the women. (Chapter-12)
These examples exaggerate things as the temper of Issacar, swimming of Morocco, and eating of women or eunuchs.
- Imagery: Imagery is used to make readers perceive things involving their five senses. For example,
i. Half the passengers, sickened and weak, close to death from the incredible suffering caused by a ship’s wild rolling, their nerves and all their senses pulled first one way and then another, were quite unable to worry about danger. The other half screamed and said prayers. The sails were stripped away, the masts snapped, the ship was breaking apart. Those who were still able to, worked; none of them knew what they were doing; no one was in charge. (Chapter-5)
ii. They fought over us with the fury of their native tigers and lions and snakes. A Moor grabbed my mother’s right arm, my captain’s chief lieutenant held her left one. A Moorish soldier took her by the leg, and one of our pirates clutched the other one. In a flash, virtually all our maids were pounced on from four different sides. My captain hid me behind his back, wielding a scimitar and killing anyone who tried to get around him. (Chapter-11)
These two examples show images used to show feelings, emotions, and movements.
- Metaphor: Candide shows good use of various metaphors as given in the examples below,
i. Finally, I saw all our Italian women as well as my mother ripped up, chopped, sliced, massacred by the monsters who were competing for them. (Chapter-11)
ii. The soldiers performed the horrible operation on us. The priest applied the same medicine used on children who have just been circumcised. (Chapter-12)
These examples show that several things have been compared directly in the novel such as the first shows comparing women to woods and the second shows soldiers working as surgeons.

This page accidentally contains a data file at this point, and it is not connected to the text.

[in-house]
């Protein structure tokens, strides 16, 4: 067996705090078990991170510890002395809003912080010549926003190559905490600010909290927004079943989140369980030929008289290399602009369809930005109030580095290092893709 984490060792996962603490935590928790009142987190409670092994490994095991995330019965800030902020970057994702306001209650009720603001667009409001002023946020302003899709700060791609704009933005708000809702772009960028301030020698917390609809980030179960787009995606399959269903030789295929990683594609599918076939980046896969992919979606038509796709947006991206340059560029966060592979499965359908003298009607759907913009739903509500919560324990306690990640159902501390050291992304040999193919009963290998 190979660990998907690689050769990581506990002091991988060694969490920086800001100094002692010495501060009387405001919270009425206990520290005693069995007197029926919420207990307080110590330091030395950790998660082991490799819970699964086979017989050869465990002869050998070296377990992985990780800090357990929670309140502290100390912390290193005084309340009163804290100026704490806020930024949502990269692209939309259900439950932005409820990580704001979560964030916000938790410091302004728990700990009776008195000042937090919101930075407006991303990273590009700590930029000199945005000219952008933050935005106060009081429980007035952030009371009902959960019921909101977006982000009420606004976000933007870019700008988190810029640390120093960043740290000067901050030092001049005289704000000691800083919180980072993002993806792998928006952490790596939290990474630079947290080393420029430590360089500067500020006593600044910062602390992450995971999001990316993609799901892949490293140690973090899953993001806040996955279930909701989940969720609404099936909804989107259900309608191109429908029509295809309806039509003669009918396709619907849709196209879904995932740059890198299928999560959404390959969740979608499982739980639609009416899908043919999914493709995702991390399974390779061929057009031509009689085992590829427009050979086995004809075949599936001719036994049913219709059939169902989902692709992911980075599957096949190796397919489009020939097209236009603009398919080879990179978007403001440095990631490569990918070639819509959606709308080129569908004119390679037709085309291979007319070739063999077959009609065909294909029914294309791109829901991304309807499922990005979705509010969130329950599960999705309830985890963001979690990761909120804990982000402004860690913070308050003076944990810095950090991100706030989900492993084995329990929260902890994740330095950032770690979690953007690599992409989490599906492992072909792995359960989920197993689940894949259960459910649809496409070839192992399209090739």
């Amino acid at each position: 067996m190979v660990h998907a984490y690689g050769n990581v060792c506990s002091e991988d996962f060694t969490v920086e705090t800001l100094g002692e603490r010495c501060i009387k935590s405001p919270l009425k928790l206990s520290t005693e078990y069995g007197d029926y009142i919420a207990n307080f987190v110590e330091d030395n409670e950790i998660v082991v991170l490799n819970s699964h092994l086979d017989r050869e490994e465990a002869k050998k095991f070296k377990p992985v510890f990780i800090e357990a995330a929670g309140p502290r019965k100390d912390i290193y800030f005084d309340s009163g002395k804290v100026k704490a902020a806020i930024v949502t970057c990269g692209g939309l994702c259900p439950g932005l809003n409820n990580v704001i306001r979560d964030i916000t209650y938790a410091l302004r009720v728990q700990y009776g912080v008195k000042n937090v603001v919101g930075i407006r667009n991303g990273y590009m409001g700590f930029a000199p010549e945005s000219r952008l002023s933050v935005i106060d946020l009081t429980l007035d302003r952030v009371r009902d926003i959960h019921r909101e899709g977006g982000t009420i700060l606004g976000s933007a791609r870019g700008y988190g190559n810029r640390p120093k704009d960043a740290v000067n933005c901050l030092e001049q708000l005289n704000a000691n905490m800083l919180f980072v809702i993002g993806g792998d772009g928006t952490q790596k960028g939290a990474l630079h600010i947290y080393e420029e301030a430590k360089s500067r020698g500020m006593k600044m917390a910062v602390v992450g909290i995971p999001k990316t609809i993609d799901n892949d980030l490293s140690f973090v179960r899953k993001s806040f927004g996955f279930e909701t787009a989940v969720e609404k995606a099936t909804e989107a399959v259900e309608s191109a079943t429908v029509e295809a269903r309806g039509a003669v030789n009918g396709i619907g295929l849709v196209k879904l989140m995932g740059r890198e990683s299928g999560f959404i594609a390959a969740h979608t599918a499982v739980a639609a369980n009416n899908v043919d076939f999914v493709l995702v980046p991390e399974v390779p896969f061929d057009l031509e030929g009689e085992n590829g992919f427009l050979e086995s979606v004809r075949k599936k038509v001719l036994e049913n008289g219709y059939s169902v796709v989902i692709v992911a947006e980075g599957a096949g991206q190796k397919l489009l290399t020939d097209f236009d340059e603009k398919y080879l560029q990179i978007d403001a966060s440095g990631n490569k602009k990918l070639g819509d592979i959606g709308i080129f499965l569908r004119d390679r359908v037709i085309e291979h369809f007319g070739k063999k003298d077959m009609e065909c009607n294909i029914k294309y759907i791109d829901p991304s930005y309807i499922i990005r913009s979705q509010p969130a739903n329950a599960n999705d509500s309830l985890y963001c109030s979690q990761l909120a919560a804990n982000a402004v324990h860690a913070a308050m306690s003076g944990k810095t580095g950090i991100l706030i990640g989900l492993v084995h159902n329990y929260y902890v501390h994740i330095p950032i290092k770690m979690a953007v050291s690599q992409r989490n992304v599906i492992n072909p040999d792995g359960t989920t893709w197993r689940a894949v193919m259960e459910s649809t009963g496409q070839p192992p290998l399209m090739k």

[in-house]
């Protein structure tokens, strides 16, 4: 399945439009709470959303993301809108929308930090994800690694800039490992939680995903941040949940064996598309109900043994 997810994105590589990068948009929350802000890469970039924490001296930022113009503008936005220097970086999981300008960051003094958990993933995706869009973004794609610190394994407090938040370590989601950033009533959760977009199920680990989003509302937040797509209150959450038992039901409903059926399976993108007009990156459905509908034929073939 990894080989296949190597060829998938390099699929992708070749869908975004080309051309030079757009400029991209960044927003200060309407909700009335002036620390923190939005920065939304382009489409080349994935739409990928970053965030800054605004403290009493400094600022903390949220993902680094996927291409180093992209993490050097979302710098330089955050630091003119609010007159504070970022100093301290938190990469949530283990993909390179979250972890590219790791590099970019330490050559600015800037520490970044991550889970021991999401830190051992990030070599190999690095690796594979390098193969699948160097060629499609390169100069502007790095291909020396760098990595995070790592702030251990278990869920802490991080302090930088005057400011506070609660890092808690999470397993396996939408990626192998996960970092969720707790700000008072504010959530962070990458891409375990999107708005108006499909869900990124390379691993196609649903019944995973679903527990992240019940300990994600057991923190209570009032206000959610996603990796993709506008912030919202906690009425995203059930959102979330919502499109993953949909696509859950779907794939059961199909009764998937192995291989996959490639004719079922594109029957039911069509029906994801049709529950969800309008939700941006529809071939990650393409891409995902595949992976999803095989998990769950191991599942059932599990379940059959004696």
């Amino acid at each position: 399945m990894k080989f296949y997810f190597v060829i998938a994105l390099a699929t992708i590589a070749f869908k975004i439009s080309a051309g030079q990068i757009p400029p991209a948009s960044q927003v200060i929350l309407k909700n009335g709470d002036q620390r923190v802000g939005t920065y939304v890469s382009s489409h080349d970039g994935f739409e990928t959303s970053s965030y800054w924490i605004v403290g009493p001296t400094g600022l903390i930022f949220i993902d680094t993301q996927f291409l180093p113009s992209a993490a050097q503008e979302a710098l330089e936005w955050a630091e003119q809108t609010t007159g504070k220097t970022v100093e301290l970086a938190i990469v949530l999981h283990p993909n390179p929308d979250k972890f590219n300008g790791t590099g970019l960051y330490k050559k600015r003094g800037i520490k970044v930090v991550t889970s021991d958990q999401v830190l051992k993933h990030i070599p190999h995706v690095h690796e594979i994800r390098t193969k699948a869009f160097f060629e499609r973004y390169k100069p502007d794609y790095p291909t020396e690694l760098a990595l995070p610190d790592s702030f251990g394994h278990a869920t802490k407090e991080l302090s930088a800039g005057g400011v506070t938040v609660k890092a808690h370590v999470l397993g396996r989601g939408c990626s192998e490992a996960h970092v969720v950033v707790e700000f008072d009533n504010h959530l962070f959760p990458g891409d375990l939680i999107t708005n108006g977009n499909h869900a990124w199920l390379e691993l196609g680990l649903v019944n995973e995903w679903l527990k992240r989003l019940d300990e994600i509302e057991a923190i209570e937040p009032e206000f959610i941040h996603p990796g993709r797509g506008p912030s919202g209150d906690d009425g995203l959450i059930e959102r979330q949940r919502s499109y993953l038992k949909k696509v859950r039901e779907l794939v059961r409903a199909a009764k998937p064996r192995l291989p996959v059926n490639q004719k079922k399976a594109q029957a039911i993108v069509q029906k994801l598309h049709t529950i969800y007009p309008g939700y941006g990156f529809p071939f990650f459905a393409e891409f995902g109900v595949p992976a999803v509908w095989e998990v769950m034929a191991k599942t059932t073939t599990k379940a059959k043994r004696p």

- Mood: The novel, Candide, shows various moods; it starts with quite a happy mood but turns to tragedy and satire until it reaches its end, showing calmness and peace.
- Motif: Most important motifs of the novel are rape, sexual exploitation, religion, and philosophy.
- Narrator: The novel is narrated from a third-person point of view, who happens to be Voltaire himself.
- Parallelism: The novel shows many instances of parallelism such as,
i. He demonstrated perfectly that there was no effect without a cause and that, in this best of all possible worlds, the Baron’s mansion was the most beautiful of all mansions and the Baroness the best of all possible baronesses. (Chapter-1).
ii. Driven out of this earthly paradise, Candide walked for a long
time, not knowing where he was going, weeping, raising his eyes to
heaven, and constantly looking back toward the noblest of mansions,
containing the most beautiful of all baronial daughters. (Chapter-2)
iii. He hadn’t gone five miles when, suddenly, four other heroes, six feet tall, overtook him, tied him up, and led him to jail. (Chapter-2)
These examples show the parallel use of words, phrases, and clauses.
- Protagonist: Candide is the protagonist of the novel. The novel starts with his entry into the world and moves forward as he grows older and optimistic and becomes an experienced young man leading a settled life after all the challenging and near-death experiences.
- Rhetorical Questions: The novel shows good use of rhetorical questions at several places such as,
i. “What? You, my dear teacher! You, in that horrible condition! What misfortune could have fallen on you? Why aren’t you still living in the loveliest of all mansions? What’s become of Miss Cunégonde, gem of all women, nature’s masterpiece?’(Chapter-4)
ii. “Who are you?” Candide kept asking her. “What inspires you to such kindness? What could I possibly do for you?” (Chapter-7)
This example shows the use of rhetorical questions posed but different characters not to elicit answers but to stress upon the underlined idea.
- Setting: The setting of the novel is both real as well as fiction; the fictional world is of the land of Eldorado, while the real world comprises France, Turkey, and Venice.
- Simile: The novel shows excellent use of various similes such as,
i. We set sail on a local ship, gilded like Saint Peter’s altar in Rome. (Chapter-11)
ii. At last, they came to a large dwelling, built like a European palace. (Chapter-17)
These are similes as the use of the word “like” shows the comparison between different things.